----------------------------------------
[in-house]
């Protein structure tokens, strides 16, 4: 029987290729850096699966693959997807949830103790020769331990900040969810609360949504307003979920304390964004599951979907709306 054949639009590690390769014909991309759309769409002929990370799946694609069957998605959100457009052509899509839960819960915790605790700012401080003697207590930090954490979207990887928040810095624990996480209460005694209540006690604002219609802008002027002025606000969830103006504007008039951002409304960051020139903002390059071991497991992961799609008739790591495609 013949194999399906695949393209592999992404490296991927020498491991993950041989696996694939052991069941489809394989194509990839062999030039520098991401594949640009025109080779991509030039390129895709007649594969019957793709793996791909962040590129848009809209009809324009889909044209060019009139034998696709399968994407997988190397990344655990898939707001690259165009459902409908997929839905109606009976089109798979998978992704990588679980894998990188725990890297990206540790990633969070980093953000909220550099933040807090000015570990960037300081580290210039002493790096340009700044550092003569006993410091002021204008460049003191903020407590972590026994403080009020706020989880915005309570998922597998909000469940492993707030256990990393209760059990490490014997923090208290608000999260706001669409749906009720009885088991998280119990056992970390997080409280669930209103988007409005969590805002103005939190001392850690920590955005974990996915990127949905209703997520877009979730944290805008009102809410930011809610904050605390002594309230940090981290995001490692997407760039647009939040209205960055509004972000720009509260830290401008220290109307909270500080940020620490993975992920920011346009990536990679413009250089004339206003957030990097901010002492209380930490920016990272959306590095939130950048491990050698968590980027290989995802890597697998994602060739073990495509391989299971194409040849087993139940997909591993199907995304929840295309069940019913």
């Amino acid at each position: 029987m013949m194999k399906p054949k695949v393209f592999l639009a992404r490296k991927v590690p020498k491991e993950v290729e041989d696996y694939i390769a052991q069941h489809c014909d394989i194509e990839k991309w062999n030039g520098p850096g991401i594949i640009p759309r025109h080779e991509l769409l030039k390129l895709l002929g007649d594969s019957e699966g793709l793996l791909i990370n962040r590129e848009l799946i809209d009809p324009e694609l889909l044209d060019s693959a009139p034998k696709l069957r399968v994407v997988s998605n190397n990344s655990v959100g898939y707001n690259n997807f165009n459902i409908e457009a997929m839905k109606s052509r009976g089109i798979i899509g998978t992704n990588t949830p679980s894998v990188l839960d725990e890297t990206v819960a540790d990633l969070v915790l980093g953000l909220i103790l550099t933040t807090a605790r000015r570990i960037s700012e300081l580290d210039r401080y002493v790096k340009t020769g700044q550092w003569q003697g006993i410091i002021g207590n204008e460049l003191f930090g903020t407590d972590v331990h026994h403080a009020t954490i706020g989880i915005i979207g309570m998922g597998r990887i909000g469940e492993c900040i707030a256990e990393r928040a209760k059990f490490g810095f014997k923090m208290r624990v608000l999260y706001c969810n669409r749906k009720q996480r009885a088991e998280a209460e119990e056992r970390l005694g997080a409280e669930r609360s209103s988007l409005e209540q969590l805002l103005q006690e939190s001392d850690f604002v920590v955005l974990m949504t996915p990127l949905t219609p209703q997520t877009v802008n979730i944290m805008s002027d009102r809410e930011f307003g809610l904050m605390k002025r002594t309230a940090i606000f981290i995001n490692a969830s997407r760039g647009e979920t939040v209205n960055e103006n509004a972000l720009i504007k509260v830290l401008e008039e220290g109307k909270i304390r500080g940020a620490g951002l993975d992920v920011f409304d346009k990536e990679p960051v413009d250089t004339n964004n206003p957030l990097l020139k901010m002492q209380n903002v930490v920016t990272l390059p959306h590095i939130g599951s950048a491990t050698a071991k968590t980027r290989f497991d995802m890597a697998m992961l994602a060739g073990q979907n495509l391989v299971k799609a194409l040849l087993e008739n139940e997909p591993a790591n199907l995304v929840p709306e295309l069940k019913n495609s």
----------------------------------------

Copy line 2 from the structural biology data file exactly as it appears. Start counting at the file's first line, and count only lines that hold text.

């Protein structure tokens, strides 16, 4: 029987290729850096699966693959997807949830103790020769331990900040969810609360949504307003979920304390964004599951979907709306 054949639009590690390769014909991309759309769409002929990370799946694609069957998605959100457009052509899509839960819960915790605790700012401080003697207590930090954490979207990887928040810095624990996480209460005694209540006690604002219609802008002027002025606000969830103006504007008039951002409304960051020139903002390059071991497991992961799609008739790591495609 013949194999399906695949393209592999992404490296991927020498491991993950041989696996694939052991069941489809394989194509990839062999030039520098991401594949640009025109080779991509030039390129895709007649594969019957793709793996791909962040590129848009809209009809324009889909044209060019009139034998696709399968994407997988190397990344655990898939707001690259165009459902409908997929839905109606009976089109798979998978992704990588679980894998990188725990890297990206540790990633969070980093953000909220550099933040807090000015570990960037300081580290210039002493790096340009700044550092003569006993410091002021204008460049003191903020407590972590026994403080009020706020989880915005309570998922597998909000469940492993707030256990990393209760059990490490014997923090208290608000999260706001669409749906009720009885088991998280119990056992970390997080409280669930209103988007409005969590805002103005939190001392850690920590955005974990996915990127949905209703997520877009979730944290805008009102809410930011809610904050605390002594309230940090981290995001490692997407760039647009939040209205960055509004972000720009509260830290401008220290109307909270500080940020620490993975992920920011346009990536990679413009250089004339206003957030990097901010002492209380930490920016990272959306590095939130950048491990050698968590980027290989995802890597697998994602060739073990495509391989299971194409040849087993139940997909591993199907995304929840295309069940019913």